Because certain demographics, such as African Americans and Latinos, are disproportionately incarcerated by the judicial system; their economic mobility, social status and productivity are hindered. Mandatory minimums accentuate this sentencing bias. Moreover, African Americans and Latinos are more likely to be charged under mandatory minimum sentencing than Caucasians.  They are also more likely to be prosecuted for the same offense than other groups under the false pretense of mandatory minimum sentencing. Furthermore, the hypothesis states that this long-standing injustice has had pronounced historical effects on the economy, social systems, and productivity of the United States as a whole. Through an analysis of the history of mandatory minimums as well as its implications on today’s society through cause and effect analysis, light can be shed on the topic and help combat historical racial disparity in sentencing.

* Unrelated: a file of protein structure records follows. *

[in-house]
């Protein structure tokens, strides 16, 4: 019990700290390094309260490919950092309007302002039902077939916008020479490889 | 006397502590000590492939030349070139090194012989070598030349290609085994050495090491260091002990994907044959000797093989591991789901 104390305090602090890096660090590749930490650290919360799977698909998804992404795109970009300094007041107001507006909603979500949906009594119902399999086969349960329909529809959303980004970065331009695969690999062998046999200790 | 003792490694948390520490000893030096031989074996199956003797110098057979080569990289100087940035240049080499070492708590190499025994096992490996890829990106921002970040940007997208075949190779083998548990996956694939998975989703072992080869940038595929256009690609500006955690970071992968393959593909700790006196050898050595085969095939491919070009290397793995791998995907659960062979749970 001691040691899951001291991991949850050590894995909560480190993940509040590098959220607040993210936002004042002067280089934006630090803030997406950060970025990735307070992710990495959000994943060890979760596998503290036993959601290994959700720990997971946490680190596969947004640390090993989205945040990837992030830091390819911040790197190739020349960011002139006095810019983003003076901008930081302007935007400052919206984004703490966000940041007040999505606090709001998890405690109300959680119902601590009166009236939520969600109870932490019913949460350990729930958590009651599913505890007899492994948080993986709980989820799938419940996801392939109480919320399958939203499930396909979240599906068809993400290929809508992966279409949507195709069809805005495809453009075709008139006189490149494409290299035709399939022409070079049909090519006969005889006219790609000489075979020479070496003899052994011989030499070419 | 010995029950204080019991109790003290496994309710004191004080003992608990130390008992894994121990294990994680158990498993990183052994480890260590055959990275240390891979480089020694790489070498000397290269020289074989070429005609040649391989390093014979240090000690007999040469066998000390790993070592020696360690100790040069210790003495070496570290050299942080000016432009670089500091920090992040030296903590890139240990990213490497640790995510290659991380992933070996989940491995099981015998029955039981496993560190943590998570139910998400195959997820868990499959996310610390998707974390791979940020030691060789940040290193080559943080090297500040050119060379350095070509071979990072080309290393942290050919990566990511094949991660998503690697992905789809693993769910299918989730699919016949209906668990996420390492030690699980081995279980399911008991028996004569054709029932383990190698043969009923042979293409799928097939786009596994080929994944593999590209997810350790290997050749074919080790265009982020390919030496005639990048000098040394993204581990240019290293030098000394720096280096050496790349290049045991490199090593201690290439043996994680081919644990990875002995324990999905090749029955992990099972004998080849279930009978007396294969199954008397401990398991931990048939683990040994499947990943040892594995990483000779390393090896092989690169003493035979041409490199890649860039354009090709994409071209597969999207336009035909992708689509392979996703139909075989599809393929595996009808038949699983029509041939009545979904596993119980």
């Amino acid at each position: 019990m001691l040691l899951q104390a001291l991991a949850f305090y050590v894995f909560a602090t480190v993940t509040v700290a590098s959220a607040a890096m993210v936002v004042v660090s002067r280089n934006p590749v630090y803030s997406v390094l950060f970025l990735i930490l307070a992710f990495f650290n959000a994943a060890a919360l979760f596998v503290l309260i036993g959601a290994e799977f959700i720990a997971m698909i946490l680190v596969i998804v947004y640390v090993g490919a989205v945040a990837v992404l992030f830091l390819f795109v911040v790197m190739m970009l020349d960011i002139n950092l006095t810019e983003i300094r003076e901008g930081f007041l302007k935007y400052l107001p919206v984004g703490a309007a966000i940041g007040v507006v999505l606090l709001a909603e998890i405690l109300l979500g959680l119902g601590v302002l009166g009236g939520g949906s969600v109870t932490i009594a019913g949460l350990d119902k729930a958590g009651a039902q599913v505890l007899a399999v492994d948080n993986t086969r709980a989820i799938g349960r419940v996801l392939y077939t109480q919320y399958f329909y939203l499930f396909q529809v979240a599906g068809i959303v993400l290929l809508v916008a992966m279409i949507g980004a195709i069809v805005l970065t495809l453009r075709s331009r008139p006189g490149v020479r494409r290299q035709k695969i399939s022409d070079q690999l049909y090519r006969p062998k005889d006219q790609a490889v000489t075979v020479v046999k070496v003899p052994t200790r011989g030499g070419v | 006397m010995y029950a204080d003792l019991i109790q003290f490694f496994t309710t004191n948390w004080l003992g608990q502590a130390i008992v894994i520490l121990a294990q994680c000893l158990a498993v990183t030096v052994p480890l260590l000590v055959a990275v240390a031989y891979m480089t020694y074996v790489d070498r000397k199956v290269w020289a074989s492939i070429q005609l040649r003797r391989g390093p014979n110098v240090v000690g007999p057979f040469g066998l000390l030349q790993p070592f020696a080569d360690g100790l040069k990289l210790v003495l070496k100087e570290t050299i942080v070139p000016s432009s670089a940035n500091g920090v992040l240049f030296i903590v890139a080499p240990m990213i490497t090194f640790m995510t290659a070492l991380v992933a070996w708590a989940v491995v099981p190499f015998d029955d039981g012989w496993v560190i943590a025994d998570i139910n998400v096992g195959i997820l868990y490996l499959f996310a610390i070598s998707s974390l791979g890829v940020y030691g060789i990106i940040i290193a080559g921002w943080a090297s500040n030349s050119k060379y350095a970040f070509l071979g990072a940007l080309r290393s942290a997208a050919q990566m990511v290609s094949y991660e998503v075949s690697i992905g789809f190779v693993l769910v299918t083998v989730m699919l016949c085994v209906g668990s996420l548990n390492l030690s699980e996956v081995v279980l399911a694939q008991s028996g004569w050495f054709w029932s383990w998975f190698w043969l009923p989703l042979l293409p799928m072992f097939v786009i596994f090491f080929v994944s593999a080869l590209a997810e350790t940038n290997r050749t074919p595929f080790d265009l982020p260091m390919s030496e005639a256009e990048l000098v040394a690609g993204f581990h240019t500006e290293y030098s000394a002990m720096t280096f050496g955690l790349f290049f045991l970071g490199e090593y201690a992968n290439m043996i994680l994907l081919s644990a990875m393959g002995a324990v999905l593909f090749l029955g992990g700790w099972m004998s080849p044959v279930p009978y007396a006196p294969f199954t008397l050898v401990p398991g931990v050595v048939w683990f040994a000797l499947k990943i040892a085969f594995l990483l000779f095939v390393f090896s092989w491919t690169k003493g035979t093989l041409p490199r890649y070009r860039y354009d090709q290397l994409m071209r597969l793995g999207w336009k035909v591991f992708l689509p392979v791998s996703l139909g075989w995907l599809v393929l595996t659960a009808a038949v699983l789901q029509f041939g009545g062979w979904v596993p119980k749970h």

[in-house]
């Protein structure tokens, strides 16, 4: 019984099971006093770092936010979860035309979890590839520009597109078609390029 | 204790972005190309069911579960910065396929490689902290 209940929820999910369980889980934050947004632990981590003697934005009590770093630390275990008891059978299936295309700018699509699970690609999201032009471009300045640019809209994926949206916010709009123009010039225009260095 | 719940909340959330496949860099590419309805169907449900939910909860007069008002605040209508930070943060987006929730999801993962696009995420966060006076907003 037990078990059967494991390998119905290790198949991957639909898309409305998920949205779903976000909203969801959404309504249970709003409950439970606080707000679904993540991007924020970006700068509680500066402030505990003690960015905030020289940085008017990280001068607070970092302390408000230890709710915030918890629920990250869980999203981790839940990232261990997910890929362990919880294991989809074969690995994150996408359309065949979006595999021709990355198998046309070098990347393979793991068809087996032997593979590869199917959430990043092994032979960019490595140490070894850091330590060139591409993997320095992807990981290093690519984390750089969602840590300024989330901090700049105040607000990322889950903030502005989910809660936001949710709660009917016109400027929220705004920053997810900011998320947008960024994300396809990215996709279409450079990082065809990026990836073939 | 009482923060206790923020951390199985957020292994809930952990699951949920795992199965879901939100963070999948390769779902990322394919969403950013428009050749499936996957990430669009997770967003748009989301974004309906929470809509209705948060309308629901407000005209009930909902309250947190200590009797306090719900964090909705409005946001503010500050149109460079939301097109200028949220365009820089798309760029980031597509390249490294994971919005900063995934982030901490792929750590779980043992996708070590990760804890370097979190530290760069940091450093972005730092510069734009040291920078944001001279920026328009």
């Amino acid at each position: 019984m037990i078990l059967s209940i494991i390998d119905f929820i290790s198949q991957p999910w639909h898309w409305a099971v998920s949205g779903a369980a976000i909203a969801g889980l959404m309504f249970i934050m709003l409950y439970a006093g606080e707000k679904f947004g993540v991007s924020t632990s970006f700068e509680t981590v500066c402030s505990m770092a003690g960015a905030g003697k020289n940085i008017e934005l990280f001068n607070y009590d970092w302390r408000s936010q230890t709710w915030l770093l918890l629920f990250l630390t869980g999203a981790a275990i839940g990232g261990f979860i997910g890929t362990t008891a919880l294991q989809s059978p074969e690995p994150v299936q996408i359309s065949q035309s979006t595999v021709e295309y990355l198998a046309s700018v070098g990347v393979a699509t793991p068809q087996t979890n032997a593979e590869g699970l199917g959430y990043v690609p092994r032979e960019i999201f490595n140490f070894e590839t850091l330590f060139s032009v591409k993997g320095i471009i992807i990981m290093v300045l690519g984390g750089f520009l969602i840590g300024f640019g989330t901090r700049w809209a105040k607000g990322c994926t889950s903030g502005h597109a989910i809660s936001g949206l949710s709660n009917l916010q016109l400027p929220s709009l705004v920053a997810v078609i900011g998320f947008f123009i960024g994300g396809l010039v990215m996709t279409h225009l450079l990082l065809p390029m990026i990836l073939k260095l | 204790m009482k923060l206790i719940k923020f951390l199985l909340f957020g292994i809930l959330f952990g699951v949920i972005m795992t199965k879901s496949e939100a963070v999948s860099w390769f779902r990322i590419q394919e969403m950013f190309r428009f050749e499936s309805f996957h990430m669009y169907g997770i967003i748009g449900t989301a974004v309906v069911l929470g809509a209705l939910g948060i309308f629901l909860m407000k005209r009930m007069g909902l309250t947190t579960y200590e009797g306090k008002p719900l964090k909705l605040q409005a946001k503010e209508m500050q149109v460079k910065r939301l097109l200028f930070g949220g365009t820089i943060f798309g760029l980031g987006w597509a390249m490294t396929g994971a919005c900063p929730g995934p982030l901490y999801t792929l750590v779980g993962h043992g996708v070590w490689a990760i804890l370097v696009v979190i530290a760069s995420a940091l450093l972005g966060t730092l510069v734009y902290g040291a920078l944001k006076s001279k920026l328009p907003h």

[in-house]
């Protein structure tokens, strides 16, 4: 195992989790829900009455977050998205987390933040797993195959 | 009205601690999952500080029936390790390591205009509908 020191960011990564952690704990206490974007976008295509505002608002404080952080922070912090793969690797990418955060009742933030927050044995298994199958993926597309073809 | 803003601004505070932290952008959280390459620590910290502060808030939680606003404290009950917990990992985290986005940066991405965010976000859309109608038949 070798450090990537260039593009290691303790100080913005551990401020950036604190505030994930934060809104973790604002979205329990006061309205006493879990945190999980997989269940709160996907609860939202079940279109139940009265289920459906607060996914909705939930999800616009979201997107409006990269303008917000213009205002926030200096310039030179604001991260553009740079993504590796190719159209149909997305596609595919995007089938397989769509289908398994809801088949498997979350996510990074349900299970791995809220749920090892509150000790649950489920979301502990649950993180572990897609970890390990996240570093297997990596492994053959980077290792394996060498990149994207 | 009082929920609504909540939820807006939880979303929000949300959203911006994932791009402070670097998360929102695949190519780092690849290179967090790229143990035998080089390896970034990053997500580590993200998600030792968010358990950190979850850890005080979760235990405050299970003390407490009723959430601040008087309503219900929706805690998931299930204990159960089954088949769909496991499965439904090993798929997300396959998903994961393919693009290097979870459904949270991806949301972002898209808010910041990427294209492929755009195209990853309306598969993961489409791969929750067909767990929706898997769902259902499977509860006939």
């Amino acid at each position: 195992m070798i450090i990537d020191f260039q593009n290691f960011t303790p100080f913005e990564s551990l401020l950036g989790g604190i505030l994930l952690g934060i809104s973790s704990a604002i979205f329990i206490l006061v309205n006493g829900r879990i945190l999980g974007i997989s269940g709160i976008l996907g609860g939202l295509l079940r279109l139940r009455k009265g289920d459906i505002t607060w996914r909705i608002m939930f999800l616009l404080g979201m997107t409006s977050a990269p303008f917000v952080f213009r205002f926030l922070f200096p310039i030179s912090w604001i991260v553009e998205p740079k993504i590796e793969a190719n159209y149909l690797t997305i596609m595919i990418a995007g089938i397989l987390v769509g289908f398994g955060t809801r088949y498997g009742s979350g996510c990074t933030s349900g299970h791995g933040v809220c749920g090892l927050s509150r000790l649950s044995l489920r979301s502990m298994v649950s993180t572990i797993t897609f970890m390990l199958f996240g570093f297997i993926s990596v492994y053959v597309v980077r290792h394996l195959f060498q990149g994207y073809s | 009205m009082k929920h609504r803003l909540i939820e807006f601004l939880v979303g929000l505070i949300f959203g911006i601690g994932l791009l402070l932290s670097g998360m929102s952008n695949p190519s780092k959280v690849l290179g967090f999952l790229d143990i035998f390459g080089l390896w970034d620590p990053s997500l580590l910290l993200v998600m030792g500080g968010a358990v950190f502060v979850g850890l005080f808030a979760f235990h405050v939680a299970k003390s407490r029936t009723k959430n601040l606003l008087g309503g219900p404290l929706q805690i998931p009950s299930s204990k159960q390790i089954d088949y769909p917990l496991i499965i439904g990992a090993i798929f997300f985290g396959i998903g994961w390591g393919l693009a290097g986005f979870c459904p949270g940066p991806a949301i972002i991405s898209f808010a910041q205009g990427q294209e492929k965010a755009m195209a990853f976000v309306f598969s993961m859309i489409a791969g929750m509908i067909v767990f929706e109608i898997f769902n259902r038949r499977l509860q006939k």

Mandatory minimum sentencing is a law stating that a person convicted of a crime must be incarcerated for a minimum time or punishment; and the judge’s discretion is very limited below that minimum(“US Legal,” 2017). 

 

Mandatory minimum sentencing was originally instituted for crimes such as theft and loitering but has gradually morphed into punishments for crimes such as drug possession and distribution. The establishment of this statute regardless of culpability, circumstance, and other factors contributes to racial disparities, demographic targeting, and economic hindrance (“US Legal”, 2017).